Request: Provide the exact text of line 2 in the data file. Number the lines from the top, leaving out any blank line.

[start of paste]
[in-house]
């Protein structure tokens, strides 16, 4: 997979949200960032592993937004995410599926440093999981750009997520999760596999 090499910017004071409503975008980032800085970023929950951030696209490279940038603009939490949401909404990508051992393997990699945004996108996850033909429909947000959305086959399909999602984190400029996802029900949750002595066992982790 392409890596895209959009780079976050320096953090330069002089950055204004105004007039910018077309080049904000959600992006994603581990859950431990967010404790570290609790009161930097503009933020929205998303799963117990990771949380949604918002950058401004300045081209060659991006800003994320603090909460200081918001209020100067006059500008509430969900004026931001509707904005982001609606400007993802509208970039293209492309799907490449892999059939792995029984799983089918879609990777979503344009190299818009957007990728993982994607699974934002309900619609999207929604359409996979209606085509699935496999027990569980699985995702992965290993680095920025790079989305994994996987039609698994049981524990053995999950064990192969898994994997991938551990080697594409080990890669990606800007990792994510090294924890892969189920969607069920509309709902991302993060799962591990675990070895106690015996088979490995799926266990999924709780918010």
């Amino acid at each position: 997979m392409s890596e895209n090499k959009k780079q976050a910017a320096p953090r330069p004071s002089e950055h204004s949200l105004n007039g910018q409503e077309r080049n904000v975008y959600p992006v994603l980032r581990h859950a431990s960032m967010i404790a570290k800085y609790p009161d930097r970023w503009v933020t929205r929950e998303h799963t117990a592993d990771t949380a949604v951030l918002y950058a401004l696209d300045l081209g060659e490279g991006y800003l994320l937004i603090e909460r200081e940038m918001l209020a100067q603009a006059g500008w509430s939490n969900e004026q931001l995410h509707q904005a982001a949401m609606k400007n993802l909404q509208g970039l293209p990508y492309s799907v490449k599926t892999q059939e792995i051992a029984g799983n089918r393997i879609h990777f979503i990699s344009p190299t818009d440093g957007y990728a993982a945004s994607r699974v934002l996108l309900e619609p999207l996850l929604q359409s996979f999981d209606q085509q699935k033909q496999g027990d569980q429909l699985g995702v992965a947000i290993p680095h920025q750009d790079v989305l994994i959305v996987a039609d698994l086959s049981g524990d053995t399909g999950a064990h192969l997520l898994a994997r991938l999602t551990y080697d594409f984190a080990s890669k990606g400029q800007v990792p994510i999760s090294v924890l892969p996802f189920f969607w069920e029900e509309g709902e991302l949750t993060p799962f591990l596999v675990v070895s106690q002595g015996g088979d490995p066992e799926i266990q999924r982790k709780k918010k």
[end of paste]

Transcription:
């Protein structure tokens, strides 16, 4: 997979949200960032592993937004995410599926440093999981750009997520999760596999 090499910017004071409503975008980032800085970023929950951030696209490279940038603009939490949401909404990508051992393997990699945004996108996850033909429909947000959305086959399909999602984190400029996802029900949750002595066992982790 392409890596895209959009780079976050320096953090330069002089950055204004105004007039910018077309080049904000959600992006994603581990859950431990967010404790570290609790009161930097503009933020929205998303799963117990990771949380949604918002950058401004300045081209060659991006800003994320603090909460200081918001209020100067006059500008509430969900004026931001509707904005982001609606400007993802509208970039293209492309799907490449892999059939792995029984799983089918879609990777979503344009190299818009957007990728993982994607699974934002309900619609999207929604359409996979209606085509699935496999027990569980699985995702992965290993680095920025790079989305994994996987039609698994049981524990053995999950064990192969898994994997991938551990080697594409080990890669990606800007990792994510090294924890892969189920969607069920509309709902991302993060799962591990675990070895106690015996088979490995799926266990999924709780918010």